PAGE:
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Appl Environ Microbiol. 2002 May;68(5):2376-81.

Salmonella enterica infections in market swine with and without transport and holding.

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Pre-Harvest Food Safety and Enteric Diseases Research Unit, National Animal Disease Center, Agricultural Research Service, U.S. Department of Agriculture, Ames, Iowa 50010, USA.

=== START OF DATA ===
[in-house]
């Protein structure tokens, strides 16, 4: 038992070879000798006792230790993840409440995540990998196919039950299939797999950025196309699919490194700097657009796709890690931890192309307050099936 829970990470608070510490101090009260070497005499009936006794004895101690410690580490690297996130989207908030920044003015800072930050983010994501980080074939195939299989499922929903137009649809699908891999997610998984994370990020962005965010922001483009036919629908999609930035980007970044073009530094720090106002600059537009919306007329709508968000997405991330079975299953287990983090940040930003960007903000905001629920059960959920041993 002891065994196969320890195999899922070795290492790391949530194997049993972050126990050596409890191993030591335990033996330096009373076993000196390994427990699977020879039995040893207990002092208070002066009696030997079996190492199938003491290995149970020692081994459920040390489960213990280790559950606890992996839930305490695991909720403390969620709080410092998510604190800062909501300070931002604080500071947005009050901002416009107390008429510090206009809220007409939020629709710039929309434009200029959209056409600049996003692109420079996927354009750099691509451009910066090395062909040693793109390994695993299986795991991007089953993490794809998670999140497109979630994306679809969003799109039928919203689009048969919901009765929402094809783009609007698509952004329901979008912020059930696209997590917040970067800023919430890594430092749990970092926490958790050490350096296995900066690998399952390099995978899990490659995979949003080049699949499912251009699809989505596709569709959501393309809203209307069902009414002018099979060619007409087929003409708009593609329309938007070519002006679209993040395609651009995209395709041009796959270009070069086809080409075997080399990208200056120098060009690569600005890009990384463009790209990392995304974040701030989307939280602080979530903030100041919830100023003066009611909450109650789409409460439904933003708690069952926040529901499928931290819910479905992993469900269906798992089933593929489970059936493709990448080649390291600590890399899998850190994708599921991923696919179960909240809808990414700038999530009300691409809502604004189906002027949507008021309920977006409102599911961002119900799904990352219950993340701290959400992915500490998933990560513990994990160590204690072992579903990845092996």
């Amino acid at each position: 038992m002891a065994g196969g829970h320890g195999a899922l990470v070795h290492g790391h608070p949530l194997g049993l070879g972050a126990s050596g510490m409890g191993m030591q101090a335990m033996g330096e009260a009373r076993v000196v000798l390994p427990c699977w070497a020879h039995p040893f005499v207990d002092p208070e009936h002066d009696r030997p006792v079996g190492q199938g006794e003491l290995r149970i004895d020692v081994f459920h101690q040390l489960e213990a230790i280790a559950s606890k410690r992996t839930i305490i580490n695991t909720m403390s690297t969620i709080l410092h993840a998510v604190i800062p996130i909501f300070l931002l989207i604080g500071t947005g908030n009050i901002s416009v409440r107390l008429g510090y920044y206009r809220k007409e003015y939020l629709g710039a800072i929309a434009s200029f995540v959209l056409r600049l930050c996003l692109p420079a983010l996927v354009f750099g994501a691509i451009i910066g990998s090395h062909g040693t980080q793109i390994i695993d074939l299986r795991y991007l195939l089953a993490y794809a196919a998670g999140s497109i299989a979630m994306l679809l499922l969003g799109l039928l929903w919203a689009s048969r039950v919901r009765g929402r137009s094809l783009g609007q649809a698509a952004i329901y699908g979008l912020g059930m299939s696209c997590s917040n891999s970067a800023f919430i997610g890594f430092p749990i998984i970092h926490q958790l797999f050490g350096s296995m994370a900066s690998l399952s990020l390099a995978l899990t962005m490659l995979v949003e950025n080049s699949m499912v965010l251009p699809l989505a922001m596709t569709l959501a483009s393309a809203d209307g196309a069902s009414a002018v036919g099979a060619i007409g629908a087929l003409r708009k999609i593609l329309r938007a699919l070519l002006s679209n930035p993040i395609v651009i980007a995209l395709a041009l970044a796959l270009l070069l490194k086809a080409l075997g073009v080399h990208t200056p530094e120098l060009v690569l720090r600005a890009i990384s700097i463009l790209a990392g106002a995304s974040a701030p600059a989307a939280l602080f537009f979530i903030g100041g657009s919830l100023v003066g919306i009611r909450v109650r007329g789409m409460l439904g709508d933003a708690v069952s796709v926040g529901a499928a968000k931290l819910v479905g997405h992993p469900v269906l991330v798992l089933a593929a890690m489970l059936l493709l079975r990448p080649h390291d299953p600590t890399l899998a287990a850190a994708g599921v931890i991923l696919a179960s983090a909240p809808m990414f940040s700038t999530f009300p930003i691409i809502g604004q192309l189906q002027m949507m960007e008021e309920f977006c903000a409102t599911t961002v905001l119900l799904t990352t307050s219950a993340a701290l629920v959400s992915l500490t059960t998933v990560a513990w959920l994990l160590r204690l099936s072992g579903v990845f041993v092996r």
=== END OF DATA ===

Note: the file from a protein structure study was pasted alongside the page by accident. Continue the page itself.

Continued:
The objective of this study was to compare, by using identical sample types, the Salmonella enterica prevalences and serovar diversities between pigs necropsied on the farm and those necropsied at the abattoir after transport and holding. We necropsied 567 market weight pigs (>70 kg) from six herds. Pigs were alternately assigned to be necropsied on the farm or at the abattoir. One-half of the group was sent in clean, disinfected trailers to slaughter at a commercial abattoir. After transport (mean distance, 169 km) and 2 to 3 h of holding in antemortem pens, these pigs were necropsied. The 50 pigs remaining on the farm were necropsied the following day. The same sample types and amounts were collected for S. enterica culture at both locations. Results show a sevenfold-higher (P < 0.001) S. enterica isolation rate from pigs necropsied at the abattoir (39.9%; 114 of 286) than from those necropsied on the farm (5.3%; 15 of 281). This difference was also observed for each individual herd. All sample types showed a significantly higher prevalence when comparing abattoir to on-farm collection, respectively: lymph nodes, 9.15 versus 3.6%; cecal contents, 13.6 versus 1.8%; 1 g of fecal matter, 25.2 versus 0.7%. Recovery of additional serovars at the abattoir suggests the pigs are receiving S. enterica from extra-farm sources. This study demonstrates that rapid infection during transport, and particularly during holding, is a major reason for increased S. enterica prevalence in swine. This finding identifies the holding pen as an important S. enterica control point in the pork production chain.

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